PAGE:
So there I was, on a pristine Alpine mountainside in Switzerland. Having just taken a tram to the top of the Matterhorn, and descended down into a glacier via tunnels that allow you to walk through the huge ice shelf, I was now halfway back down the mountain just above Zermatt, in a little village called Furi.
And I was watching a beauty contest for sheep.
Not exactly what I was expecting to be doing on a trip to Switzerland, my first in this beautiful, friendly country in more than twenty years. And on a day that just also happened to be my birthday.
Happy birthday to me, sheep. Unfortunately, they stole the show from me.
The traditional Shepherd Festival of Furi is very much not a tourist attraction. It’s a way of life here, in a small village miles from anywhere, set amid emerald green meadows and typical Swiss chalet homes beneath the towering snow-topped Alps. As my group came down to Furi, the annual festival was well underway. It was explained that the local shepherds were pitting their Valais blacknose sheep against each other, in a contest to determine the best-looking sheep. Or, more precisely, the best-coiffed sheep.
Which led me to wonder, of course, exactly how does one coiff a sheep? And more importantly, why?
I quote from the event webpage: “That day offers plenty of opportunities to marvel at the attractive and affectionately coiffed sheep.”
As it turns out, these sheep are the pride of the region, and the shepherd who is awarded the best-coiffed sheep not only has bragging rights, but also will find himself with his sheep in demand for breeding and what-not. In other words, he owns the Belle of the Ball.
We watched as each sheep was brought forward from a side pen, one at a time into the main pen. There, they were carefully looked over by the judges. Valais blacknose sheep are rather attractive, I had to admit. They seem well-suited to the colder Alpine climate, with their thick woolly outercoat and their cute head of…well, yes, coiffed ringlets. Their black faces and leg markings add to their unusual look.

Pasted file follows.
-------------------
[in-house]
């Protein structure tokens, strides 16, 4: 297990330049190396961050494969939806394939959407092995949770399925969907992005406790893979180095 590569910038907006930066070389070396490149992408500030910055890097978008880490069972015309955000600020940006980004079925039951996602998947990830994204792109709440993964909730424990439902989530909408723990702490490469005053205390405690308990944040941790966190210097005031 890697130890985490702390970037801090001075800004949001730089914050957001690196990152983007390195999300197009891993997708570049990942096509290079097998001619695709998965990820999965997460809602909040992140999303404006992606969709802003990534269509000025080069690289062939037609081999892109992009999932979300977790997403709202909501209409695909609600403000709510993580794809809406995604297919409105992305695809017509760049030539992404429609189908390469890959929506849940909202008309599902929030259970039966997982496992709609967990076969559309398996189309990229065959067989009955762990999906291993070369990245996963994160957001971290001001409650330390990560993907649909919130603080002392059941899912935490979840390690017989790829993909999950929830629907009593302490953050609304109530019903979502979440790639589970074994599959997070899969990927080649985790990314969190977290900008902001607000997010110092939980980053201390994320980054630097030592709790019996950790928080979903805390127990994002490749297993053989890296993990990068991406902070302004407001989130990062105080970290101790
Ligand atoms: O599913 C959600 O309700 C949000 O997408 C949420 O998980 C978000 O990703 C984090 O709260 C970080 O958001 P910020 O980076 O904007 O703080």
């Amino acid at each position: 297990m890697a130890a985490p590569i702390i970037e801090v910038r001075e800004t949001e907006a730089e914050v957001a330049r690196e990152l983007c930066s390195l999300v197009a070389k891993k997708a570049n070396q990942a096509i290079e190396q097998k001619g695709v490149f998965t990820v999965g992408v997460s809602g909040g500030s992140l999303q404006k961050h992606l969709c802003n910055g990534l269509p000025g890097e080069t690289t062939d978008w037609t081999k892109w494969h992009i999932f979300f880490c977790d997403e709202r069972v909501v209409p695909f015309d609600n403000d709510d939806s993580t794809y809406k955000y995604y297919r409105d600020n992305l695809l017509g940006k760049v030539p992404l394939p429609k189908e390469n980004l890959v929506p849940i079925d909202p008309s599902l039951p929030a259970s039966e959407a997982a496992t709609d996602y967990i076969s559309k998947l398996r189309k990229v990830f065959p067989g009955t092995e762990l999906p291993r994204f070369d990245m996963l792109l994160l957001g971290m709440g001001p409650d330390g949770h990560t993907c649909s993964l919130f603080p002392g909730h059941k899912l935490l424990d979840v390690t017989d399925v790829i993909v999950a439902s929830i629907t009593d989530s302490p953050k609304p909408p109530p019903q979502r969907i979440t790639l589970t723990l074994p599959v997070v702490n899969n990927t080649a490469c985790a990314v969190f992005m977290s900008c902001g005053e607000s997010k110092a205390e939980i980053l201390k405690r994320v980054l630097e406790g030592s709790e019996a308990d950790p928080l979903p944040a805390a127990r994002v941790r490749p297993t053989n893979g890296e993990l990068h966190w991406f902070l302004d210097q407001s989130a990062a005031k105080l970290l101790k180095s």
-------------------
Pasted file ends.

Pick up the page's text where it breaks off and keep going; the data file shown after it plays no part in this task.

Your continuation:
As the judging of dozens of sheep continued, each score being tallied on a board, we wandered to the tents set up adjacent to partake of the Shepherd Festival food — bratwurst and pork chops, potato salad and raclette, the Swiss melted cheese specialty. Also on the menu, in rather poor taste I thought, was lamb chops. I wondered if the blacknose sheep across the dirt road knew about this. Maybe that was why some of them were bleating so plaintively.
After lunch I went back to the judging arena, where things were getting serious. The semi-finalists had been chosen and were herded into a separate pen. One by one, the judges inspected them further, conferred amongst themselves, and eliminated the lesser sheep. I had my bets pinned on one in particular, a smaller girl with particularly cute curls hanging over her eyes. My friend Jerry had his favorite, who he had learned was named Diana.
But both of them were eliminated as the judging came down to the wire. When Diana was voted out and unceremoniously shoved out of the pen, she ran to the opposite wall and threw herself against it in protest. I didn’t blame her; that judging seemed harsh.
At last a winner was declared — Tina.
I’m pretty sure that the other sheep got drunk that night in disgrace.